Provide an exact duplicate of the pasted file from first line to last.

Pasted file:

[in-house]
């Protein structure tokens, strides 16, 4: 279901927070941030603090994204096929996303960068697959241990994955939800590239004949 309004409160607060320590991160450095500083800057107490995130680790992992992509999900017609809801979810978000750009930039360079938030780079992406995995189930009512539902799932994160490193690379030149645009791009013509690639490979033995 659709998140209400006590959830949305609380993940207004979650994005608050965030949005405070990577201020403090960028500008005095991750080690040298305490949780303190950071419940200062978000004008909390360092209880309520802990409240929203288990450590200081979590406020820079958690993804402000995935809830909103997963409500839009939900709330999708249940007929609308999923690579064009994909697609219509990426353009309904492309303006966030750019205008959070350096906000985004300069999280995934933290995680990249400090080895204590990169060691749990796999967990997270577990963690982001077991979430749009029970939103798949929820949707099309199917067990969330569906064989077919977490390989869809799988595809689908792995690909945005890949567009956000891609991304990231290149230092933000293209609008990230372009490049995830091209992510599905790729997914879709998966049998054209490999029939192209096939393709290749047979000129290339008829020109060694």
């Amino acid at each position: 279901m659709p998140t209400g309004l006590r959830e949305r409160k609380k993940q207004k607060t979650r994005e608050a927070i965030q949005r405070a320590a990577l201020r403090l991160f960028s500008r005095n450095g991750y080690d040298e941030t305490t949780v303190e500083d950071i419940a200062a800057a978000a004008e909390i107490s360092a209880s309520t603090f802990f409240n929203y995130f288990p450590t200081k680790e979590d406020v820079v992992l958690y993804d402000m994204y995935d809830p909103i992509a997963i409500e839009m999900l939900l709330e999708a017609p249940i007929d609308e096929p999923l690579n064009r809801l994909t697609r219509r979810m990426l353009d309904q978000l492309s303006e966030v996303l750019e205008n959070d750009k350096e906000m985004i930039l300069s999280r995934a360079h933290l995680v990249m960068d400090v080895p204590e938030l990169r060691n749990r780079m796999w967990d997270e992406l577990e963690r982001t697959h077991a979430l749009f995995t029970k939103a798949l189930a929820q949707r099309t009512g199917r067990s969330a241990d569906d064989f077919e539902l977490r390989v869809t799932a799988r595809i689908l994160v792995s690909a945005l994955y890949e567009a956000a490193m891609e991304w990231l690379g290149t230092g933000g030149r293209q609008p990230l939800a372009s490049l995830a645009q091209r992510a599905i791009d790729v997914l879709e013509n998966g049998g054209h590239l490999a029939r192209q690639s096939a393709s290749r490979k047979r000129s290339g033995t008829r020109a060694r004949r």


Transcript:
[in-house]
């Protein structure tokens, strides 16, 4: 279901927070941030603090994204096929996303960068697959241990994955939800590239004949 309004409160607060320590991160450095500083800057107490995130680790992992992509999900017609809801979810978000750009930039360079938030780079992406995995189930009512539902799932994160490193690379030149645009791009013509690639490979033995 659709998140209400006590959830949305609380993940207004979650994005608050965030949005405070990577201020403090960028500008005095991750080690040298305490949780303190950071419940200062978000004008909390360092209880309520802990409240929203288990450590200081979590406020820079958690993804402000995935809830909103997963409500839009939900709330999708249940007929609308999923690579064009994909697609219509990426353009309904492309303006966030750019205008959070350096906000985004300069999280995934933290995680990249400090080895204590990169060691749990796999967990997270577990963690982001077991979430749009029970939103798949929820949707099309199917067990969330569906064989077919977490390989869809799988595809689908792995690909945005890949567009956000891609991304990231290149230092933000293209609008990230372009490049995830091209992510599905790729997914879709998966049998054209490999029939192209096939393709290749047979000129290339008829020109060694």
């Amino acid at each position: 279901m659709p998140t209400g309004l006590r959830e949305r409160k609380k993940q207004k607060t979650r994005e608050a927070i965030q949005r405070a320590a990577l201020r403090l991160f960028s500008r005095n450095g991750y080690d040298e941030t305490t949780v303190e500083d950071i419940a200062a800057a978000a004008e909390i107490s360092a209880s309520t603090f802990f409240n929203y995130f288990p450590t200081k680790e979590d406020v820079v992992l958690y993804d402000m994204y995935d809830p909103i992509a997963i409500e839009m999900l939900l709330e999708a017609p249940i007929d609308e096929p999923l690579n064009r809801l994909t697609r219509r979810m990426l353009d309904q978000l492309s303006e966030v996303l750019e205008n959070d750009k350096e906000m985004i930039l300069s999280r995934a360079h933290l995680v990249m960068d400090v080895p204590e938030l990169r060691n749990r780079m796999w967990d997270e992406l577990e963690r982001t697959h077991a979430l749009f995995t029970k939103a798949l189930a929820q949707r099309t009512g199917r067990s969330a241990d569906d064989f077919e539902l977490r390989v869809t799932a799988r595809i689908l994160v792995s690909a945005l994955y890949e567009a956000a490193m891609e991304w990231l690379g290149t230092g933000g030149r293209q609008p990230l939800a372009s490049l995830a645009q091209r992510a599905i791009d790729v997914l879709e013509n998966g049998g054209h590239l490999a029939r192209q690639s096939a393709s290749r490979k047979r000129s290339g033995t008829r020109a060694r004949r």